Introduction to Android Testing – Part 3

In the previous two blog posts I covered how to get setup with testing in Android and we created a sample app that we will be continuing to develop in this blog post. If you missed those two posts, I suggest reading part 1 and part 2. Continue reading Introduction to Android Testing – Part 3

Retrofit 2 – Mocking HTTP Responses

In the previous post, I discussed implementing a custom Retrofit Client to mock out different HTTP response codes. This mechanism works well for Retrofit versions 1.9 and below but has its drawbacks. After trying out Retrofit 2, I have adjusted the previous sample and managed to achieve the same results (with some improvements 😀).

In order to test your android apps, one thing that normally gets frequently overlooked is the apps ability to handle different server responses. What if your server goes down for a while? Does your app fall over with it – or does it gracefully recover? Things like this are difficult to emulate with real servers, which is why mocking responses is such a great way to ensure your app is awesome.

In this example, we will look at creating an app that retrieves a quote of the day from a web service and displays it to the user. We will also add a failure mechanism to the front end to show the user a retry button if something goes wrong. We will also look at testing these failure mechanisms.

Example 1:

  1. Create a Rest Service interface that will be used with Retrofit.
  2. Ensure your activity calls the Retrofit Service that you have just created. In the code below, the service gets created and the activity asynchronously calls getQuoteOfTheDay() . When a successful response is received from the server, the quote is displayed otherwise a retry button is shown with an error message.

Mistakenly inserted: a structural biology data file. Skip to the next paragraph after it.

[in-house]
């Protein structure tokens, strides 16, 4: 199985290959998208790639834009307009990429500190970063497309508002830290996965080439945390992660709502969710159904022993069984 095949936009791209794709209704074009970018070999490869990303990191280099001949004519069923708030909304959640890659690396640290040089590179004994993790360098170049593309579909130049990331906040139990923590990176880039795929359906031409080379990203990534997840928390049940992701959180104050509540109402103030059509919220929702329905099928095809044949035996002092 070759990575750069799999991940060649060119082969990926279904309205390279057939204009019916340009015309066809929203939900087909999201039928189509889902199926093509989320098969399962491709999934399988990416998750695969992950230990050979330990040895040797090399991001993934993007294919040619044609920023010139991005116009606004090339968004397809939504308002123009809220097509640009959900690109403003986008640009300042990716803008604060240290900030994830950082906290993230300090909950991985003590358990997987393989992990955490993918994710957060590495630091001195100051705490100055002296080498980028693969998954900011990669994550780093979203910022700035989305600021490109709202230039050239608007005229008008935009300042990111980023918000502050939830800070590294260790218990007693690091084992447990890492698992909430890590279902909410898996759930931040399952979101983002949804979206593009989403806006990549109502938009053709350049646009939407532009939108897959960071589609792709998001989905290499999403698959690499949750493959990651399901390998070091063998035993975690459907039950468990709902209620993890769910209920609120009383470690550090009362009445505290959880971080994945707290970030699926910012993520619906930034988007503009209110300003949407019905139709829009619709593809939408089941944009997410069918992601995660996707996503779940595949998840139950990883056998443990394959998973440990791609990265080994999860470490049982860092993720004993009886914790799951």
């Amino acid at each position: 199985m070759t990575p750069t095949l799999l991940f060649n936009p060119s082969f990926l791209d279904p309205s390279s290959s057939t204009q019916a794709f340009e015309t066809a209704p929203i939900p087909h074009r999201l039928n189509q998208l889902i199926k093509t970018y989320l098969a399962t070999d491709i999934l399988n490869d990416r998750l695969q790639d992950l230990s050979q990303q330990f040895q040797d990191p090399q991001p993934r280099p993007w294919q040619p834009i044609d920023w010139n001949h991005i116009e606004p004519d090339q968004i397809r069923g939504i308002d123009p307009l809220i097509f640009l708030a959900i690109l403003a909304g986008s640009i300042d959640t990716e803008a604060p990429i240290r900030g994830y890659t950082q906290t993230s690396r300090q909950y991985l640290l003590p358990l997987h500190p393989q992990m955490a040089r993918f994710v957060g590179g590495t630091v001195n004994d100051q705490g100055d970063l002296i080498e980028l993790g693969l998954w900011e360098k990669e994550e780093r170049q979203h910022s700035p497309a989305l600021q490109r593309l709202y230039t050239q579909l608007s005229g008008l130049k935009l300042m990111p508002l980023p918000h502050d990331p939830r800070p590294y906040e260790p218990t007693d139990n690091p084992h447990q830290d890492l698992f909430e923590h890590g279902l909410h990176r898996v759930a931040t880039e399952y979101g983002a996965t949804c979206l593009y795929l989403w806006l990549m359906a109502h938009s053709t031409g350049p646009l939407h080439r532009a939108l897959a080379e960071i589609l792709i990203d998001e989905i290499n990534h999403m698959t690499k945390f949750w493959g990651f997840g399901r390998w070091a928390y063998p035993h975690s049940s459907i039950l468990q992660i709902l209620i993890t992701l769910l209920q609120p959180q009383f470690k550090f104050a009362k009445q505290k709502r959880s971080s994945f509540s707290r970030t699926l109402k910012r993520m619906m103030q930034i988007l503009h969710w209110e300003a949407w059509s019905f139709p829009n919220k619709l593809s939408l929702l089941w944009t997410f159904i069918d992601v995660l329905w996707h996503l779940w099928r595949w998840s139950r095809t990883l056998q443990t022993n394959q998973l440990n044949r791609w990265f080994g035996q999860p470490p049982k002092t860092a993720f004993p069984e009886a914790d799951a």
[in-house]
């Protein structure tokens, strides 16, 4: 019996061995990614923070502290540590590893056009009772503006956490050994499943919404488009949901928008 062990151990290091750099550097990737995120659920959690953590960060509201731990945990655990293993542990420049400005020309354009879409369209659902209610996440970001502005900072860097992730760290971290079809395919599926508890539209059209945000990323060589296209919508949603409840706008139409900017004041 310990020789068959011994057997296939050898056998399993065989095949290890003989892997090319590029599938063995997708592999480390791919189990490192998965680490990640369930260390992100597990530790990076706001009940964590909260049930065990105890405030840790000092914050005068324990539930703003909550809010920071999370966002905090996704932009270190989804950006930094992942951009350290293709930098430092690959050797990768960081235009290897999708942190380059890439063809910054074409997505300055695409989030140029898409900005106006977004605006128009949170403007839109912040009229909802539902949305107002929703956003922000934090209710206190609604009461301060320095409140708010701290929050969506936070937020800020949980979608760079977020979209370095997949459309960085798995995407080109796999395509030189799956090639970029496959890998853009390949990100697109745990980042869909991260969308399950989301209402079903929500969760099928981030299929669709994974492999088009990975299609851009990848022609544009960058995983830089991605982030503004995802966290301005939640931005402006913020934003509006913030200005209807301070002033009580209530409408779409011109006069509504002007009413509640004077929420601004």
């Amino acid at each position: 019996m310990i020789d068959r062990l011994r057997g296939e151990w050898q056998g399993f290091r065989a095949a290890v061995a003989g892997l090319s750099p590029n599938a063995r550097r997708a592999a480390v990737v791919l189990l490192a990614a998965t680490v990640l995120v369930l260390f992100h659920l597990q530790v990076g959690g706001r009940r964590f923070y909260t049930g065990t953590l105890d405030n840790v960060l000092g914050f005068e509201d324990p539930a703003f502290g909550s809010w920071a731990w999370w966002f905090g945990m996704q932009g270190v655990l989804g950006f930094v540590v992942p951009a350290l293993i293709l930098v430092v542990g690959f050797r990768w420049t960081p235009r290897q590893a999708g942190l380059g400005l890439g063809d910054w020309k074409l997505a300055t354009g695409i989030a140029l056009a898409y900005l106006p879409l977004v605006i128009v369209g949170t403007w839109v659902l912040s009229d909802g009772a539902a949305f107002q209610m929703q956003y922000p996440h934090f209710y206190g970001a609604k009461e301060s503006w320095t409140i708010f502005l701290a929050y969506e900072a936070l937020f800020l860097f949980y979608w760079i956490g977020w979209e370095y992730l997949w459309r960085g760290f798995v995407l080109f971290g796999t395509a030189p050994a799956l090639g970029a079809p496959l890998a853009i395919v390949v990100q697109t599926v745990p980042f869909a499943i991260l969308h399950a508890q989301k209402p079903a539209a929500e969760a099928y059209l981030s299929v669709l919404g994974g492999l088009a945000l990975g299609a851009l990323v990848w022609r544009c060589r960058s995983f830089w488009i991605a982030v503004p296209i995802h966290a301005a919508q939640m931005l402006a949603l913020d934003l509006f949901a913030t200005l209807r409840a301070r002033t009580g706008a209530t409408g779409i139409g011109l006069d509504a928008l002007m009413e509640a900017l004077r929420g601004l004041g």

3. You might wonder, how do we test that the retry button is properly shown when the server is down without turning the server off? 😁 Using Espresso and Retrofit MockWebServer we can easily achieve this. Create mock JSON and store it in your androidTest  folder.
    Success Response Sample JSON:

    404 Not Found Sample JSON:
  4. Below is the sample for testing the positive case (a quote is displayed to the user) and the negative case. A retry button is displayed to the user when the server is returning an error. You might want to do some other logic when there is an error but for simplicity we will just display a retry button.

    From the sample above, we can see that the method setUp() is starting up the MockWebServer and setting the BASE_URL  of the entire app to point to the local mock server’s url.
    The test testQuoteIsShown()  is enqueuing a 200 OK response on the mock server, with the JSON from the file we defined previously as the body. We then launch the Activity. Using Espresso, we ensure that the retry button is hidden and the quote is displayed.
    The test testRetryButtonShowsWhenError() does a similar thing, except it queues up a 404 response, ensures that the retry button is shown and that the text “Quote Not Found” is displayed.
  5. As you can see from the above sample, we have achieved the same results as the previous post, but using Retrofit 2.

Pros of testing this way:

  • Really simple to test different HTTP Status Codes
  • Not much code needed to emulate the different responses

Cons of testing this way:

  • Difficult to dynamically create the responses

Example 2:

In the sample app, I have also included another way to test your Rest API by implementing the interface defined at the very beginning.